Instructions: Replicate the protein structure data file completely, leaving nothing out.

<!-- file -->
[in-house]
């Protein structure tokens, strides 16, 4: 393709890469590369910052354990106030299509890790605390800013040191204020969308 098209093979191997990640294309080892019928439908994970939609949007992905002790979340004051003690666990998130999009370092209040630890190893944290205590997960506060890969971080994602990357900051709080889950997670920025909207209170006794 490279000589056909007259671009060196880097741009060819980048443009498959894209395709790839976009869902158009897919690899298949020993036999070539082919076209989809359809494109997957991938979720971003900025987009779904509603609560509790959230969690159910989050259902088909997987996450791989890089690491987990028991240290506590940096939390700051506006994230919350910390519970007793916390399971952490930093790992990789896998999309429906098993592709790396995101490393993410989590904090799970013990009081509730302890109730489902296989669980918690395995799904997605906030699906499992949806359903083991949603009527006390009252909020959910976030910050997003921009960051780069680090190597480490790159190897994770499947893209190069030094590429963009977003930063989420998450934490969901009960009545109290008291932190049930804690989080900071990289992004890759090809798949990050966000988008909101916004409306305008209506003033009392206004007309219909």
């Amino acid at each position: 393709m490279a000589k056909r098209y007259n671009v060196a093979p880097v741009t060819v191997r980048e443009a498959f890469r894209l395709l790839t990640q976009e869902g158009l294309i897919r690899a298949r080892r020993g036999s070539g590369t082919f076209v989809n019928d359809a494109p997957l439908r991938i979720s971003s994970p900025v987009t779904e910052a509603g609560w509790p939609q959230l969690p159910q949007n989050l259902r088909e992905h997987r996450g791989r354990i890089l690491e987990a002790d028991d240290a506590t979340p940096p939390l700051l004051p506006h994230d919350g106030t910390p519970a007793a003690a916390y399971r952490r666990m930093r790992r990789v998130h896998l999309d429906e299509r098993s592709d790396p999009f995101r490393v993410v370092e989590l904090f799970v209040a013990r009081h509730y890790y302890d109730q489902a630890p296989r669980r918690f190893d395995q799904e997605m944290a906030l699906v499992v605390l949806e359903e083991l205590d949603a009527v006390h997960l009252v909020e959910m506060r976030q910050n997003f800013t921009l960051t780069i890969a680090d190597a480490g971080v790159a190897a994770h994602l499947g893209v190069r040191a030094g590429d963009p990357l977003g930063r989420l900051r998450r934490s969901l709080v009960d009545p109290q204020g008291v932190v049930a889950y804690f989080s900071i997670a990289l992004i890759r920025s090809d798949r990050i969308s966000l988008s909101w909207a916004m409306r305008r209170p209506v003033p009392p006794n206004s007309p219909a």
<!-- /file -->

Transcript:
[in-house]
């Protein structure tokens, strides 16, 4: 393709890469590369910052354990106030299509890790605390800013040191204020969308 098209093979191997990640294309080892019928439908994970939609949007992905002790979340004051003690666990998130999009370092209040630890190893944290205590997960506060890969971080994602990357900051709080889950997670920025909207209170006794 490279000589056909007259671009060196880097741009060819980048443009498959894209395709790839976009869902158009897919690899298949020993036999070539082919076209989809359809494109997957991938979720971003900025987009779904509603609560509790959230969690159910989050259902088909997987996450791989890089690491987990028991240290506590940096939390700051506006994230919350910390519970007793916390399971952490930093790992990789896998999309429906098993592709790396995101490393993410989590904090799970013990009081509730302890109730489902296989669980918690395995799904997605906030699906499992949806359903083991949603009527006390009252909020959910976030910050997003921009960051780069680090190597480490790159190897994770499947893209190069030094590429963009977003930063989420998450934490969901009960009545109290008291932190049930804690989080900071990289992004890759090809798949990050966000988008909101916004409306305008209506003033009392206004007309219909």
């Amino acid at each position: 393709m490279a000589k056909r098209y007259n671009v060196a093979p880097v741009t060819v191997r980048e443009a498959f890469r894209l395709l790839t990640q976009e869902g158009l294309i897919r690899a298949r080892r020993g036999s070539g590369t082919f076209v989809n019928d359809a494109p997957l439908r991938i979720s971003s994970p900025v987009t779904e910052a509603g609560w509790p939609q959230l969690p159910q949007n989050l259902r088909e992905h997987r996450g791989r354990i890089l690491e987990a002790d028991d240290a506590t979340p940096p939390l700051l004051p506006h994230d919350g106030t910390p519970a007793a003690a916390y399971r952490r666990m930093r790992r990789v998130h896998l999309d429906e299509r098993s592709d790396p999009f995101r490393v993410v370092e989590l904090f799970v209040a013990r009081h509730y890790y302890d109730q489902a630890p296989r669980r918690f190893d395995q799904e997605m944290a906030l699906v499992v605390l949806e359903e083991l205590d949603a009527v006390h997960l009252v909020e959910m506060r976030q910050n997003f800013t921009l960051t780069i890969a680090d190597a480490g971080v790159a190897a994770h994602l499947g893209v190069r040191a030094g590429d963009p990357l977003g930063r989420l900051r998450r934490s969901l709080v009960d009545p109290q204020g008291v932190v049930a889950y804690f989080s900071i997670a990289l992004i890759r920025s090809d798949r990050i969308s966000l988008s909101w909207a916004m409306r305008r209170p209506v003033p009392p006794n206004s007309p219909a």